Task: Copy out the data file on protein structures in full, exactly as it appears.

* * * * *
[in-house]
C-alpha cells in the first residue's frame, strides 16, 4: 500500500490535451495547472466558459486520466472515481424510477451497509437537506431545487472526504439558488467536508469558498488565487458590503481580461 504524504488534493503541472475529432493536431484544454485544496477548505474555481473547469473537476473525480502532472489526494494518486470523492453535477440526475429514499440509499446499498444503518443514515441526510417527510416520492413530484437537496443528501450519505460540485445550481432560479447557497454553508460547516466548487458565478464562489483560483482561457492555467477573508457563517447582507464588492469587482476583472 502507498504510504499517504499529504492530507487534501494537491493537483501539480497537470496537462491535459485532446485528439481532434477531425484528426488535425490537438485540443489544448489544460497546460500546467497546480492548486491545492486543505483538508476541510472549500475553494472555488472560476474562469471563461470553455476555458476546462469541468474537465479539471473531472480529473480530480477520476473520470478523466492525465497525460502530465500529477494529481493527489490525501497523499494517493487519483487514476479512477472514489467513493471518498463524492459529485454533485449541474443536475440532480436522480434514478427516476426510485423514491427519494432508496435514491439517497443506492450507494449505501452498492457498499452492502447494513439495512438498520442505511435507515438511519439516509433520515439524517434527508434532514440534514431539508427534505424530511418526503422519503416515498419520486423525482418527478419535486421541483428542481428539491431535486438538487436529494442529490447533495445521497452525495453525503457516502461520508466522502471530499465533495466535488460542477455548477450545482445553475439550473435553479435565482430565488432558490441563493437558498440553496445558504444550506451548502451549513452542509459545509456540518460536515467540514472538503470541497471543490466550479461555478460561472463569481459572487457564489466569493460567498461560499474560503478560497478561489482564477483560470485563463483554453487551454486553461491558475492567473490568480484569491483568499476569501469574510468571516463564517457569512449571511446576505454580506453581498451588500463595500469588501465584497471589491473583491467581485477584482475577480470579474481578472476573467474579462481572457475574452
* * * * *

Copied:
[in-house]
C-alpha cells in the first residue's frame, strides 16, 4: 500500500490535451495547472466558459486520466472515481424510477451497509437537506431545487472526504439558488467536508469558498488565487458590503481580461 504524504488534493503541472475529432493536431484544454485544496477548505474555481473547469473537476473525480502532472489526494494518486470523492453535477440526475429514499440509499446499498444503518443514515441526510417527510416520492413530484437537496443528501450519505460540485445550481432560479447557497454553508460547516466548487458565478464562489483560483482561457492555467477573508457563517447582507464588492469587482476583472 502507498504510504499517504499529504492530507487534501494537491493537483501539480497537470496537462491535459485532446485528439481532434477531425484528426488535425490537438485540443489544448489544460497546460500546467497546480492548486491545492486543505483538508476541510472549500475553494472555488472560476474562469471563461470553455476555458476546462469541468474537465479539471473531472480529473480530480477520476473520470478523466492525465497525460502530465500529477494529481493527489490525501497523499494517493487519483487514476479512477472514489467513493471518498463524492459529485454533485449541474443536475440532480436522480434514478427516476426510485423514491427519494432508496435514491439517497443506492450507494449505501452498492457498499452492502447494513439495512438498520442505511435507515438511519439516509433520515439524517434527508434532514440534514431539508427534505424530511418526503422519503416515498419520486423525482418527478419535486421541483428542481428539491431535486438538487436529494442529490447533495445521497452525495453525503457516502461520508466522502471530499465533495466535488460542477455548477450545482445553475439550473435553479435565482430565488432558490441563493437558498440553496445558504444550506451548502451549513452542509459545509456540518460536515467540514472538503470541497471543490466550479461555478460561472463569481459572487457564489466569493460567498461560499474560503478560497478561489482564477483560470485563463483554453487551454486553461491558475492567473490568480484569491483568499476569501469574510468571516463564517457569512449571511446576505454580506453581498451588500463595500469588501465584497471589491473583491467581485477584482475577480470579474481578472476573467474579462481572457475574452